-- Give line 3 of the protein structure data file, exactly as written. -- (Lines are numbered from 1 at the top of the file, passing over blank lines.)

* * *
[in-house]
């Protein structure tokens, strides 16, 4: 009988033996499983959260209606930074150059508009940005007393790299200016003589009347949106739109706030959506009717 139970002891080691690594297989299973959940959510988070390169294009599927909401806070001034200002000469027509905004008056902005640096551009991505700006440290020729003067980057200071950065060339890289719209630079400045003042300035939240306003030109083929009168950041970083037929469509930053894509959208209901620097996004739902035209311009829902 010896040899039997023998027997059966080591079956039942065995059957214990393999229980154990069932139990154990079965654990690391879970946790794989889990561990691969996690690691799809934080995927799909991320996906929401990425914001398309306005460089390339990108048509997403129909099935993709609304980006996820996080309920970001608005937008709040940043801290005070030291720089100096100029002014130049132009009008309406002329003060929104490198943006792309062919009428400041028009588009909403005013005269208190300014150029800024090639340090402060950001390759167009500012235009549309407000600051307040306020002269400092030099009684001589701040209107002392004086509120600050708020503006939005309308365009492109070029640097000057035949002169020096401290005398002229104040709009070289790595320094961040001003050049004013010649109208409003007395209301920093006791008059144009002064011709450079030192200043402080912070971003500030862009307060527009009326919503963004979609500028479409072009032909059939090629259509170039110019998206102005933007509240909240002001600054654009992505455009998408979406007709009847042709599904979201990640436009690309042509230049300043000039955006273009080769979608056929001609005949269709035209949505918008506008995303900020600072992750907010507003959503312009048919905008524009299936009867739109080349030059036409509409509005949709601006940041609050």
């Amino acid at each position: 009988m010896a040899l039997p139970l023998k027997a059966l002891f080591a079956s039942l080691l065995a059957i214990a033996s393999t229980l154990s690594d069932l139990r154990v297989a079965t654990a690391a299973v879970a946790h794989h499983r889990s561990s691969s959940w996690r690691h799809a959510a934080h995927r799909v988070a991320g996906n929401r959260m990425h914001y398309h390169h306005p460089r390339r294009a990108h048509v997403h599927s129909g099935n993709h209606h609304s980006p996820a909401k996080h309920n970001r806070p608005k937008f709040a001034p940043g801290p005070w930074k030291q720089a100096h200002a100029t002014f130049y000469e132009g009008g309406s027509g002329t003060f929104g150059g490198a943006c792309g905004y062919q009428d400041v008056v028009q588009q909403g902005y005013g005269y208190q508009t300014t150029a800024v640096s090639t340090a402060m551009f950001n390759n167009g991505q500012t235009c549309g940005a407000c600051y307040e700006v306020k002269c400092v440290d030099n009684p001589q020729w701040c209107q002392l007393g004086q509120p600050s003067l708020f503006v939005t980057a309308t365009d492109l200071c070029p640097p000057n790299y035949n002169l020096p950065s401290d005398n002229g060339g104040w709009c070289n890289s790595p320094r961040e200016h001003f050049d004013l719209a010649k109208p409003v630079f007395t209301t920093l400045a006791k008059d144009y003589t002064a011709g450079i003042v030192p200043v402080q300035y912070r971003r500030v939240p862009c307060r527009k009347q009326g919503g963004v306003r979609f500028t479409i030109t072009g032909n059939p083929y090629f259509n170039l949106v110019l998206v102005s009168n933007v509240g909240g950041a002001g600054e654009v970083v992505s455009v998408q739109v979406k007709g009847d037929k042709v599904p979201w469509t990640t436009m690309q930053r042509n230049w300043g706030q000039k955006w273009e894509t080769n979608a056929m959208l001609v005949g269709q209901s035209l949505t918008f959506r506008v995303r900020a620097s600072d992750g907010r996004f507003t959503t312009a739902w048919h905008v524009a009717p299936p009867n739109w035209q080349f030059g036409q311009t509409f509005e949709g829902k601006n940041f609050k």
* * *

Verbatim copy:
């Amino acid at each position: 009988m010896a040899l039997p139970l023998k027997a059966l002891f080591a079956s039942l080691l065995a059957i214990a033996s393999t229980l154990s690594d069932l139990r154990v297989a079965t654990a690391a299973v879970a946790h794989h499983r889990s561990s691969s959940w996690r690691h799809a959510a934080h995927r799909v988070a991320g996906n929401r959260m990425h914001y398309h390169h306005p460089r390339r294009a990108h048509v997403h599927s129909g099935n993709h209606h609304s980006p996820a909401k996080h309920n970001r806070p608005k937008f709040a001034p940043g801290p005070w930074k030291q720089a100096h200002a100029t002014f130049y000469e132009g009008g309406s027509g002329t003060f929104g150059g490198a943006c792309g905004y062919q009428d400041v008056v028009q588009q909403g902005y005013g005269y208190q508009t300014t150029a800024v640096s090639t340090a402060m551009f950001n390759n167009g991505q500012t235009c549309g940005a407000c600051y307040e700006v306020k002269c400092v440290d030099n009684p001589q020729w701040c209107q002392l007393g004086q509120p600050s003067l708020f503006v939005t980057a309308t365009d492109l200071c070029p640097p000057n790299y035949n002169l020096p950065s401290d005398n002229g060339g104040w709009c070289n890289s790595p320094r961040e200016h001003f050049d004013l719209a010649k109208p409003v630079f007395t209301t920093l400045a006791k008059d144009y003589t002064a011709g450079i003042v030192p200043v402080q300035y912070r971003r500030v939240p862009c307060r527009k009347q009326g919503g963004v306003r979609f500028t479409i030109t072009g032909n059939p083929y090629f259509n170039l949106v110019l998206v102005s009168n933007v509240g909240g950041a002001g600054e654009v970083v992505s455009v998408q739109v979406k007709g009847d037929k042709v599904p979201w469509t990640t436009m690309q930053r042509n230049w300043g706030q000039k955006w273009e894509t080769n979608a056929m959208l001609v005949g269709q209901s035209l949505t918008f959506r506008v995303r900020a620097s600072d992750g907010r996004f507003t959503t312009a739902w048919h905008v524009a009717p299936p009867n739109w035209q080349f030059g036409q311009t509409f509005e949709g829902k601006n940041f609050k």